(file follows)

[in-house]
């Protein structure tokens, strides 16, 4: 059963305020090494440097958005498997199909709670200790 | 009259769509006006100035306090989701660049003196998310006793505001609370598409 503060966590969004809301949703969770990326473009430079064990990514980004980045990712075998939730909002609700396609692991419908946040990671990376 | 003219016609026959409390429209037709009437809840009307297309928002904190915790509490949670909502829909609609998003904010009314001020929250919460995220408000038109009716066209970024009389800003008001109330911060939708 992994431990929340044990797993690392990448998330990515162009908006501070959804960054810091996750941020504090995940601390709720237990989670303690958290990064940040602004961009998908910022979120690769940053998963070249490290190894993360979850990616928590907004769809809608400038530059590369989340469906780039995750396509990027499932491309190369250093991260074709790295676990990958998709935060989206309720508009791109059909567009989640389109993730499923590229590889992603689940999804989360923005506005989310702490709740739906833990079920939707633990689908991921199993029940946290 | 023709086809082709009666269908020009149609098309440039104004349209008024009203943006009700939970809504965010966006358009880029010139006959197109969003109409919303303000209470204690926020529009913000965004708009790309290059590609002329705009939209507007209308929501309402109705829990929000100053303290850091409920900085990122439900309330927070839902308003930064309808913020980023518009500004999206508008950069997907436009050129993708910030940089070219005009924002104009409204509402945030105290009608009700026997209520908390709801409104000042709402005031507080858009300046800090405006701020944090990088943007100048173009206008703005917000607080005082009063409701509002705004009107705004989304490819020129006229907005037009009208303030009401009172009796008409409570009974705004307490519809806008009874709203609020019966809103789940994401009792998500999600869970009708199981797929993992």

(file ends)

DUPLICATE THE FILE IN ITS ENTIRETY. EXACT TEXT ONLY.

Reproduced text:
[in-house]
């Protein structure tokens, strides 16, 4: 059963305020090494440097958005498997199909709670200790 | 009259769509006006100035306090989701660049003196998310006793505001609370598409 503060966590969004809301949703969770990326473009430079064990990514980004980045990712075998939730909002609700396609692991419908946040990671990376 | 003219016609026959409390429209037709009437809840009307297309928002904190915790509490949670909502829909609609998003904010009314001020929250919460995220408000038109009716066209970024009389800003008001109330911060939708 992994431990929340044990797993690392990448998330990515162009908006501070959804960054810091996750941020504090995940601390709720237990989670303690958290990064940040602004961009998908910022979120690769940053998963070249490290190894993360979850990616928590907004769809809608400038530059590369989340469906780039995750396509990027499932491309190369250093991260074709790295676990990958998709935060989206309720508009791109059909567009989640389109993730499923590229590889992603689940999804989360923005506005989310702490709740739906833990079920939707633990689908991921199993029940946290 | 023709086809082709009666269908020009149609098309440039104004349209008024009203943006009700939970809504965010966006358009880029010139006959197109969003109409919303303000209470204690926020529009913000965004708009790309290059590609002329705009939209507007209308929501309402109705829990929000100053303290850091409920900085990122439900309330927070839902308003930064309808913020980023518009500004999206508008950069997907436009050129993708910030940089070219005009924002104009409204509402945030105290009608009700026997209520908390709801409104000042709402005031507080858009300046800090405006701020944090990088943007100048173009206008703005917000607080005082009063409701509002705004009107705004989304490819020129006229907005037009009208303030009401009172009796008409409570009974705004307490519809806008009874709203609020019966809103789940994401009792998500999600869970009708199981797929993992």